The Esterbrook Dollar Pen was one of the pens I acquired at the 2014 Atlanta Pen Show. I didn't really have an Esterbrook on my list when I went to the show, but I went home with two of them. I completely underestimated the charm and unique attributes of these pens, and I just couldn't tear myself away. I had to have them.
A little background
I bought the pens from Carl Daniel at a smaller booth at the back of the room. I remember stopping at the booth several times to handle a few of the pens that were calling to me. He was extremely friendly and offered all kinds of fascinating history tidbits about the pens I was holding. That was part of the allure that snagged me – the history. It put the context in living color.
Esterbrooks weren't on my list before because I really had no interest in antique pens. I had nothing against them, but I hadn't been bitten by the bug. Seeing these pens in person, I pretty much had no choice.
The first model I chose was one of the early "Dollar Pens." From what Carl told me and what I can find online, it's a gray demi model from circa 1939. It's not in perfect, mint condition, and that's part of the allure for me. It's a real pen that's been used. Someone wrote with this, and it still writes today. It has one job, and it does that job with excellence, even ~75 years later.
The nib that came with the pen is a model 1551 – firm medium (student). The nib unit was of an old variety that had a shallow feed. The shallow feeds are apparently prone to leaking, so the vendor included a new-old-stock 2668 nib unit with the pen. I installed the 2668 nib when I got home, and that's all I've been using since.
Now, the pen
I fell in love with this pen the minute I inked it up and started writing with it. I don't know why, but I wasn't expecting it to write so flawlessly. I thought I would possibly end up tweaking and adjusting it a bit before it would write well. No, the pen filled with ink and wrote buttery smooth and consistent from the beginning.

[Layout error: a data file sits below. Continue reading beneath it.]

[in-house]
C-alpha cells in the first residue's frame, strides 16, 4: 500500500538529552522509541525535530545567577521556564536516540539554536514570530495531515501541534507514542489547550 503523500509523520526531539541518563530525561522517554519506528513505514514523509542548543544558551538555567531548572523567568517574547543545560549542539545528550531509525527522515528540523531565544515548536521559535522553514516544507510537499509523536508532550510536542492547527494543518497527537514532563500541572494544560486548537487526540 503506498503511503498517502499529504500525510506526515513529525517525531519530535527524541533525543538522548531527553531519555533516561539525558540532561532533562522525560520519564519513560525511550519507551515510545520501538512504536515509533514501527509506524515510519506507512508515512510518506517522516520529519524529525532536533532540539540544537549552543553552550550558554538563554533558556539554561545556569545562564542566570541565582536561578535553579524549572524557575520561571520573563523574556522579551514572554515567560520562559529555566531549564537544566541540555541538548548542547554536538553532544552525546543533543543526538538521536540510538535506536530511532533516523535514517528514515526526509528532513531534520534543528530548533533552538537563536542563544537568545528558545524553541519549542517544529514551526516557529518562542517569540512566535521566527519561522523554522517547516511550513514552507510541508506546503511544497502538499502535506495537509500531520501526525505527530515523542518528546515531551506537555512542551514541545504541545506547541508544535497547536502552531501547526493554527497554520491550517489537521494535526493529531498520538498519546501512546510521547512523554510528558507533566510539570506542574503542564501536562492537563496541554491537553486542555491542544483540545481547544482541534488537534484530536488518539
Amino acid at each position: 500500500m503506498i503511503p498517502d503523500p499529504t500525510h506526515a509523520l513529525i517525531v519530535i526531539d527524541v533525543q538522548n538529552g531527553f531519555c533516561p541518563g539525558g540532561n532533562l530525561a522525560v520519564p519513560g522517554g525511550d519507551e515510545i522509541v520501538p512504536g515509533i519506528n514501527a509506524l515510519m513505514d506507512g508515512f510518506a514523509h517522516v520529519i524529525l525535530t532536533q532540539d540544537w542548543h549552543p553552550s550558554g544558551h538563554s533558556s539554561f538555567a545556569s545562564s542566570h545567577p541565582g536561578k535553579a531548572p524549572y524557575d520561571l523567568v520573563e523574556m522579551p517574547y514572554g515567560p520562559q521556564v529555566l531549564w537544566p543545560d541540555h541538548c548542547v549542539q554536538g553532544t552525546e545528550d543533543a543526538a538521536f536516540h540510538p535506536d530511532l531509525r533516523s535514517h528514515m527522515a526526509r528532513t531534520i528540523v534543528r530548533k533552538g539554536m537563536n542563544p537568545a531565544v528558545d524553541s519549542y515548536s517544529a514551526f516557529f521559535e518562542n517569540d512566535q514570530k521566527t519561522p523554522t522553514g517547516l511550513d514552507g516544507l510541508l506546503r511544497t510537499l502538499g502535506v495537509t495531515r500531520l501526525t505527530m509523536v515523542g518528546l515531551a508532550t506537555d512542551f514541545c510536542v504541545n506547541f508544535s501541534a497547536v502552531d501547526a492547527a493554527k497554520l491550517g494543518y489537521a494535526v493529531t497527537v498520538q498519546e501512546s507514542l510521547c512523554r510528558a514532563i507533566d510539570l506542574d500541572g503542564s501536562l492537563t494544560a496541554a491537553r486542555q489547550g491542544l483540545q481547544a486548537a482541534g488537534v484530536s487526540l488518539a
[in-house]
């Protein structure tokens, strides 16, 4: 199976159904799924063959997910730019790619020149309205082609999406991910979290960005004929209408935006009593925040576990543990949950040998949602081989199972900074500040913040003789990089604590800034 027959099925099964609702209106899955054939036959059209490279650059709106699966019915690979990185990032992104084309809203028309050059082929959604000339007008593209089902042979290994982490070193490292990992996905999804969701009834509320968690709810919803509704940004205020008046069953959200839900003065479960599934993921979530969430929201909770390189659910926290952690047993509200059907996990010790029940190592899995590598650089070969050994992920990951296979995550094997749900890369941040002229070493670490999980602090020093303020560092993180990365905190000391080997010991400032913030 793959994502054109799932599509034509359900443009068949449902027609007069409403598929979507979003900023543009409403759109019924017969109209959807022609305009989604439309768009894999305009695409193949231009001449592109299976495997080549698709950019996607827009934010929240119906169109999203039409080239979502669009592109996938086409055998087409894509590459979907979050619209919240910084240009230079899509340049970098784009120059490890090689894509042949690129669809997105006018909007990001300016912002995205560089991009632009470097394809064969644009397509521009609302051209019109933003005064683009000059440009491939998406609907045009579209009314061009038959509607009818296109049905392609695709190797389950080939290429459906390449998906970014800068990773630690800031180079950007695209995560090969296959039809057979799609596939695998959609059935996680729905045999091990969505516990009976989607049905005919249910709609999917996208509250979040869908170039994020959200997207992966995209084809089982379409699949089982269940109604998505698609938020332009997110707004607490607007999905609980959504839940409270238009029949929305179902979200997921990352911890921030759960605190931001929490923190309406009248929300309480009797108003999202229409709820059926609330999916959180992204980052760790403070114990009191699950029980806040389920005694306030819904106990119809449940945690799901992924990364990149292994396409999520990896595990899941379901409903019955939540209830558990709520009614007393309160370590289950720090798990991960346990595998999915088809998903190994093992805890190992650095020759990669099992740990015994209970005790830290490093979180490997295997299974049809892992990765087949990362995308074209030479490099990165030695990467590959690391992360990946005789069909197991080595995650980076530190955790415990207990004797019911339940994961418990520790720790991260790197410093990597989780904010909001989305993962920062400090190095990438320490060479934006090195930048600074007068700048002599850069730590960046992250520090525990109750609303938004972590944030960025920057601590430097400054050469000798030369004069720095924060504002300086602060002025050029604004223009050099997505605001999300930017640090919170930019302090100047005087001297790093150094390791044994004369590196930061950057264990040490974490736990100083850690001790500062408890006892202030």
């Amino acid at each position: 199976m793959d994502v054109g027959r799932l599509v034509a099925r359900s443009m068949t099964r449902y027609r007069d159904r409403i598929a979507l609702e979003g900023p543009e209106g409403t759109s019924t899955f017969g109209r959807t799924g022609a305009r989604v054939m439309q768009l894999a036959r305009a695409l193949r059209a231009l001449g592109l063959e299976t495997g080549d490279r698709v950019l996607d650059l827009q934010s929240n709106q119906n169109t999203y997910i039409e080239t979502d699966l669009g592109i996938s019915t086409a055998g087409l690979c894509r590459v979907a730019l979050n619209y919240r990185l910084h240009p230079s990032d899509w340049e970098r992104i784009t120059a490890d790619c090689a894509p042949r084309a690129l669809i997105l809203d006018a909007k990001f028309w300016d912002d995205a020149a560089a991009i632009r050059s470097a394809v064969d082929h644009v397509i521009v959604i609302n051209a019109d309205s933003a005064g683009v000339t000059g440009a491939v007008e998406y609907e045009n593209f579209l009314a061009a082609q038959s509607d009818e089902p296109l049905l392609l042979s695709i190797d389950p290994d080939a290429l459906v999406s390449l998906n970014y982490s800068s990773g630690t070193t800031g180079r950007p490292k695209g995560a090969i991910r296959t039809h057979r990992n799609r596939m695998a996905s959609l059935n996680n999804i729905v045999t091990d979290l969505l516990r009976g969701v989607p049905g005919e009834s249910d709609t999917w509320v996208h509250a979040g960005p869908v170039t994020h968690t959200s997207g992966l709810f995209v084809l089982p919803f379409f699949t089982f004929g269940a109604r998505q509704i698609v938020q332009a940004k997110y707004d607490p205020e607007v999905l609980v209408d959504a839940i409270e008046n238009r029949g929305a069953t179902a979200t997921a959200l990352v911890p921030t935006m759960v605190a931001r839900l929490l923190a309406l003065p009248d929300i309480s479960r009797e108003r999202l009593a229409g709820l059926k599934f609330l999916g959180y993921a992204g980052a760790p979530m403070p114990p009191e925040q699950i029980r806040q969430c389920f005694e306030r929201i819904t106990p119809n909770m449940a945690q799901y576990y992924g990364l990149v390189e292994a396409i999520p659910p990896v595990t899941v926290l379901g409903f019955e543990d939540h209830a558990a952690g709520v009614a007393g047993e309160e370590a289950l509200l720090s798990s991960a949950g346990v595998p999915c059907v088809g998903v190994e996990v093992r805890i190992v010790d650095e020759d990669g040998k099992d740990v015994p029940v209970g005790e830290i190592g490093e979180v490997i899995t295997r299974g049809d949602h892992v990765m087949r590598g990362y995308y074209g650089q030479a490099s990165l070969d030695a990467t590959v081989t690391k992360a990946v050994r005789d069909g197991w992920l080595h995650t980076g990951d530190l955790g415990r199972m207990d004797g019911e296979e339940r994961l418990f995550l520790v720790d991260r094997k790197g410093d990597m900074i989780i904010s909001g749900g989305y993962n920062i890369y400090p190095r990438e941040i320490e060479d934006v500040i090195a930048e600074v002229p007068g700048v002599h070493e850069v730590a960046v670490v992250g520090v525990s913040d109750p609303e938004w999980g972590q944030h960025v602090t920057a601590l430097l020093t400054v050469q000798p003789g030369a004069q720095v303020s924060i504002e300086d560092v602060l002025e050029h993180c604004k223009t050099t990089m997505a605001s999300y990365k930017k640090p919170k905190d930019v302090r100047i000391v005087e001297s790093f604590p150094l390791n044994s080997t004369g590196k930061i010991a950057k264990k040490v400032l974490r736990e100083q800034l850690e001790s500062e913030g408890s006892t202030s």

Even though this pen is a short model, it feels like an average full-size pen when posted. When capped, it's somewhere between a TWSBI Mini and a Kaweco Sport. When posted, it's the longest of the three. I've written with the pen for long periods without any complaints. It's a great workhorse pen that I throw in my pen case almost every day. I only paid $30 for the pen, but I treat it like one of my > $100 pens. It's special to me.
Ah, the lever filling mechanism. I can't help but make a quick aside about this filling system. As a boy, I loved the scene in Indiana Jones and the Last Crusade where Professor Henry Jones struggles with a solider inside of a German tank, and manages to win the fight by squirting ink in the soldier's eyes. Cheesy, I know, but it's a childhood favorite. I doubt a lever-filler can actually squirt ink with that much force anyway. Back to the point, though.
The lever filling mechanism actually works really well. A small complaint that I have is that it's difficult to get my fingernail under the tiny lever handle sometimes, but that's just a minor gripe. Drop the nib into the ink, work the lever a few times, and you're good to go.
In my experience, the pen doesn't hold much ink. It's definitely much less than a standard Lamy converter, and more like the squeeze converter that comes with the Pilot Metropolitan. Also, another complaint is that you can't tell how much ink is left. You know when the ink starts turning a lighter shade that you only have a few more words left.
The firm medium nib is a pleasure to write with. There are pens that cost a lot more than this one, and they can't hold a candle to it. I know that each nib is unique and that I might have gotten a little lucky with this one, but that's alright. It's the pen that I have, and I absolutely love it.
The nib is long, which is nice for keeping a good grip on the pen. It's never had a problem starting, skipping, or scratching. I couldn't be happier with it.
And sometimes, depending on the paper and ink combination, the nib acts somewhat like a stub. I've found inks and paper with low saturation properties tend to behave differently with the nib. The tip of the nib is rounded on the top and bottom, but the sides are fairly square. I'm guessing that's what is causing the stub behavior at times. Wet inks do not show any sort of stub behavior, however.
One of the coolest parts about the Esterbrooks is that you can easily swap out the nibs. The nib and feed unit simply unscrew from the section, very similar to how the Edison Beaumont or new Kawecos work.
This is easily one of my favorite pens, and I'm really glad I took the chance to try one out. It can be a bit nerve-wracking to purchase an antique pen that may or may not actually operate as a functional writing instrument. In my case, I found a good dealer who does a good job of restoring the pens. Being as new to this as I am, I can't really offer any advice other than to find a reputable seller who cares about these pens. If you're fortunate enough to have a pen show near you, that's a fantastic place to see lots of vintage pens and knowledgable, friendly people.
This is one of my favorite new pens, and I can confidently say that I will be expanding my Esterbrook collection.